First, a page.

Session IDs need to be cryptographically safe in the sense that you cannot simply guess them. Usually, it is just a random looking 128-bit number and it has absolutely no obvious connection to the user it is identifying. So in order to impersonate someone else, you need to find the ID of that user. There are ways to do that but they are different to "just modify" it to become someone else.

The server, however, has a table matching real user information and the session ID belonging to that user so it can use that information. But you can never know someone else's session ID just by looking at the one that is stored in your browser.


So many answers seem to be saying that if the session id involves randomness, uniqueness, resistance to statistical and cryptographic analysis or some such, then its ok. This is not really true (as in not complete). A cookie (which contains that id) doesn't have to be guessed because it can be literally intercepted and reused by an attacker. There are also rare but possible instances of a proxy or dmz pass-through system mixing up cookies (I've seen it). For this reason, in addition to the above mentioned, you probably want your application itself to do something like:

On login have the system store the user-agent and ip address of the request in the server-side session. Check all subsequent requests and check that the incoming values for ip and user-agent match those stored in the session. If not, invalidate the server-side session and redirect to the login screen. This will prevent the hijacker from gaining entry. As an acceptable side-effect, the legitimate user will also be kicked out (only when a hijacking attempt occurs), but they can merely log back in.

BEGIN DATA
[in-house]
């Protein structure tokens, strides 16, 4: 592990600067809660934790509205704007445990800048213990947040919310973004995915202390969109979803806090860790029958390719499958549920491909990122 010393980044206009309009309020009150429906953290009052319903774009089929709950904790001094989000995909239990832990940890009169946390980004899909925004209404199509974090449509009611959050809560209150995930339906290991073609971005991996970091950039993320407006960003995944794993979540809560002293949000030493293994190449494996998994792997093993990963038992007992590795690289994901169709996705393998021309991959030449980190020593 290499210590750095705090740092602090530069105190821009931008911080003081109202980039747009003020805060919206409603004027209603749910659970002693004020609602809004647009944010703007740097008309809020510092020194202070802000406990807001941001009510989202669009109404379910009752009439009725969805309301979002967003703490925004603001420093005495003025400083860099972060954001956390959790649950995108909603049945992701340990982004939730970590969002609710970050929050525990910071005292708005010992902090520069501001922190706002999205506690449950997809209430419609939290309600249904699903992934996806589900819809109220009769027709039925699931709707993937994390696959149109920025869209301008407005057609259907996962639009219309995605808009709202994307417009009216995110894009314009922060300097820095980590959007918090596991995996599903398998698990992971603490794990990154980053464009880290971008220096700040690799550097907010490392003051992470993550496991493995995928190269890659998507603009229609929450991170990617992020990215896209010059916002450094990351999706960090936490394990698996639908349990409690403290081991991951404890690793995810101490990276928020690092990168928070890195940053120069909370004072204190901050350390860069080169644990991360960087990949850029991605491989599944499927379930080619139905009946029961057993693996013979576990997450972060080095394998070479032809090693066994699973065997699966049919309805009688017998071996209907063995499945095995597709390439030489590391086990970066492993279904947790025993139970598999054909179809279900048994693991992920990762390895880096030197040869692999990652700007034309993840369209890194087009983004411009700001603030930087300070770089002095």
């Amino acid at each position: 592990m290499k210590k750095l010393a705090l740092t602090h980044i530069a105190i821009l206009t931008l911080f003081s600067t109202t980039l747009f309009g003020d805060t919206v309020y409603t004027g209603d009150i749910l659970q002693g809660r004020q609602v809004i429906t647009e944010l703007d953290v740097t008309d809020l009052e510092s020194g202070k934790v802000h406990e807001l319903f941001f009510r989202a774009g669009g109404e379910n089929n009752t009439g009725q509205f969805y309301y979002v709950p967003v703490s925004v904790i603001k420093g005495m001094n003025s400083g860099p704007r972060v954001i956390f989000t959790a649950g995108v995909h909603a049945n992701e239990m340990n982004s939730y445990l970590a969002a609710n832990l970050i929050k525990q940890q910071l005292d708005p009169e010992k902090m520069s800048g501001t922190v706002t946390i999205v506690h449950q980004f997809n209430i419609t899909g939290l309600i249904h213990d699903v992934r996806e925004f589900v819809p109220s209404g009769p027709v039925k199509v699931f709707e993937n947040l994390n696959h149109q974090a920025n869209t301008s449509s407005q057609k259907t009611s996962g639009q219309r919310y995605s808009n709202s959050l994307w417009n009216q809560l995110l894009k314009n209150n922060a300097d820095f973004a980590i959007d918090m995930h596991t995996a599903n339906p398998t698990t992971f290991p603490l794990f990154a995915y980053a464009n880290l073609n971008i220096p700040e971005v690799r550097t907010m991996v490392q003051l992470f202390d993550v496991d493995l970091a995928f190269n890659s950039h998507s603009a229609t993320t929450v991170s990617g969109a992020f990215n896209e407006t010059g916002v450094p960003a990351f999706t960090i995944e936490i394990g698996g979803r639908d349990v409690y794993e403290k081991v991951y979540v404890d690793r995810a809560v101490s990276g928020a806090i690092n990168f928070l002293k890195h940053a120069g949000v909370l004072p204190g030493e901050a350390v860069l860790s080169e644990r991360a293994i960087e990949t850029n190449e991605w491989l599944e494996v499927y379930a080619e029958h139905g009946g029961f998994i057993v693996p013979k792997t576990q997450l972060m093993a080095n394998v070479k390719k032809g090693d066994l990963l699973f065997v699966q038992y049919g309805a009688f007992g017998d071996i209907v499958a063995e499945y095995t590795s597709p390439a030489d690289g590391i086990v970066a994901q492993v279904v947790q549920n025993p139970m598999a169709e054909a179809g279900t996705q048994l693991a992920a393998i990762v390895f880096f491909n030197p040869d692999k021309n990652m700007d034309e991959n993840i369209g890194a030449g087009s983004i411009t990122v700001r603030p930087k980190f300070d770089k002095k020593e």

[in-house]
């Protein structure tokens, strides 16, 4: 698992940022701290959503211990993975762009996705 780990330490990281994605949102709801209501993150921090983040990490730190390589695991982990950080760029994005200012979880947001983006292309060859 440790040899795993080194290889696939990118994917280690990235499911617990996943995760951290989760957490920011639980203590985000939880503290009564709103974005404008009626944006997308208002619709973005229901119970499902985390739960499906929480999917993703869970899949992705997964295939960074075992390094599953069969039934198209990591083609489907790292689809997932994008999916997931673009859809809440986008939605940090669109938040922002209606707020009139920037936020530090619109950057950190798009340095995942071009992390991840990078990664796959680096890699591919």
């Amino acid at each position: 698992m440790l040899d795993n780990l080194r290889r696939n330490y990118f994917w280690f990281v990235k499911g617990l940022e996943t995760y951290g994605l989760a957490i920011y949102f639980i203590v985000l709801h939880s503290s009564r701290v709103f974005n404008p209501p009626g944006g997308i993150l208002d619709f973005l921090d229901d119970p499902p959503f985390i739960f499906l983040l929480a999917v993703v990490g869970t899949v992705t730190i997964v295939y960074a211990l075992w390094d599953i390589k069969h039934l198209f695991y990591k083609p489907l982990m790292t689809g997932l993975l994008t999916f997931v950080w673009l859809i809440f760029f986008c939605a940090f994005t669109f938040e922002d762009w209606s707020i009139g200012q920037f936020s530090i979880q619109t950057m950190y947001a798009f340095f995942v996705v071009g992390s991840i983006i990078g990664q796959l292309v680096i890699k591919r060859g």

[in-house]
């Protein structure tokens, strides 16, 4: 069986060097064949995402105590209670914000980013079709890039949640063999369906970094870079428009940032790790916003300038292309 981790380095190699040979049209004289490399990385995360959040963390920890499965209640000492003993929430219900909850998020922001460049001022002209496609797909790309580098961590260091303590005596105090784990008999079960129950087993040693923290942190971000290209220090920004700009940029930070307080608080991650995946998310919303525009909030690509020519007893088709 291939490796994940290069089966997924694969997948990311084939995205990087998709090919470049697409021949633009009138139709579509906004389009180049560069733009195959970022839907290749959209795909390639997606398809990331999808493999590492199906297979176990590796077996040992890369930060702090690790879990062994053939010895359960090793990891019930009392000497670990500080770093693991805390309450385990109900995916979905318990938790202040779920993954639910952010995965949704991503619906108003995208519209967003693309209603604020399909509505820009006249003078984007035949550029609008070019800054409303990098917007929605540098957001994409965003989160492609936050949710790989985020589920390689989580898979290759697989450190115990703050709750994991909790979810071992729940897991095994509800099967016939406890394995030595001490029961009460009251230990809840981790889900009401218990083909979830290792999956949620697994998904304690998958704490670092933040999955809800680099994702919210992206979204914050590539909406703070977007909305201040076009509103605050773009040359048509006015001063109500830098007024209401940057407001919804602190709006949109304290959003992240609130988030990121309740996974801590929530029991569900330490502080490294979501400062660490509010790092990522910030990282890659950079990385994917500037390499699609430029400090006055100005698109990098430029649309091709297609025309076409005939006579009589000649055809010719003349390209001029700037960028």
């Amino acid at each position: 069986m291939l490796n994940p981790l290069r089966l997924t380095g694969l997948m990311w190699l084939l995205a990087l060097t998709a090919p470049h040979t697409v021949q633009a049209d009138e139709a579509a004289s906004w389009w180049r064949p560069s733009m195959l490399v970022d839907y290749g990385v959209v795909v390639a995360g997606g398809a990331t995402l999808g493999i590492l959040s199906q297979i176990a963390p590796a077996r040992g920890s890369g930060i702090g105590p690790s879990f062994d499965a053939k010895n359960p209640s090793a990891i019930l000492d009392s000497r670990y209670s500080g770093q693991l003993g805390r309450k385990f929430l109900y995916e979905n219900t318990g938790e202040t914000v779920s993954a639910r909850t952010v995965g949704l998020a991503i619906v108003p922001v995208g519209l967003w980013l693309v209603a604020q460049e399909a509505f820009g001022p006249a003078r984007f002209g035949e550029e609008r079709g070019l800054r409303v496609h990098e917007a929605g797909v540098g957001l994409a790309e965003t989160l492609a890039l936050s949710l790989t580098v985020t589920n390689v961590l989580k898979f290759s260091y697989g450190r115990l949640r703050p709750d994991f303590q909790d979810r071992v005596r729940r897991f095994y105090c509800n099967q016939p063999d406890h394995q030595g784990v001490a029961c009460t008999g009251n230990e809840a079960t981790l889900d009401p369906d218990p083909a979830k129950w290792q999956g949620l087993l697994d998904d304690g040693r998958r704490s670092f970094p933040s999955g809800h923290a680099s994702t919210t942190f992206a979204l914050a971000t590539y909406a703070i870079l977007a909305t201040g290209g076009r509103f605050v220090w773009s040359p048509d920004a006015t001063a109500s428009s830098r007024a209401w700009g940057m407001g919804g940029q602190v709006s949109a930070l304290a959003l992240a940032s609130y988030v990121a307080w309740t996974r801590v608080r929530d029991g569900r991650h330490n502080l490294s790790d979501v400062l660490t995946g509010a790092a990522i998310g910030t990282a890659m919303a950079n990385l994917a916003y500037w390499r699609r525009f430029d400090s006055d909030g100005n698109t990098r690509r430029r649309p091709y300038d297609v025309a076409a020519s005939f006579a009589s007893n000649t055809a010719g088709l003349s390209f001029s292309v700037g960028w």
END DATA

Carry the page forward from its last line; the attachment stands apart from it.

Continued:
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    Though as a user without a static IP, I would be quickly pissed off having to relog all the time. Especially if I have a long, secure password to type or 3-way scheme to go through everytime. Trade-offs I guess. – spectras Oct 20 '16 at 9:28
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    If the attacker can intercept the client's cookie, can he not also intercept and spoof the agent and IP address? – Fax Oct 20 '16 at 13:20
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    User agent doesn't add much security against active attackers, you're effectively just adding user agent to the session ID, as anyone who can read the session ID can probably also read and spoof the user agent. IP is a bit harder to spoof, but it can be done. The only real protection against this attack is to encrypt all communications with TLS (https). – thelem Oct 20 '16 at 15:52
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    The session cookie must be https-only, so that it cannot be literally intercepted and reused by an attacker. Mixing up cookies shouldn't be possible except hostile MITM doing it intentionally. – Peteris Oct 20 '16 at 19:32
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    If you're using your cellphone to access the site while in a train, you'll be hopping from tower to tower and likely to change IP address pretty frequently. IP pinning for sessions should be a great thing once IPv6 has fully replaced IPv4. – Menno van den Heuvel Oct 21 '16 at 7:45

Yes, sites that don't use cookies with the secure flag on, can suffer from cookie hijacking (on same network) and therefore can be impersonate by other users. Another security measure that the site can be use is keep tracking of users sessions and check how many sessions it as open at same time. Hope this answer you :)

  • I think you might have misunderstood the question. It is about a user changing their own cookies, and the secure flag will not help against that. – Anders Oct 19 '16 at 15:56
  • Is this answer not suggesting mitigations for how to prevent an attacker interrupting legitimate cookies to copy/impersonate? – kwah Oct 20 '16 at 9:03

protected by D.W. Oct 20 '16 at 18:19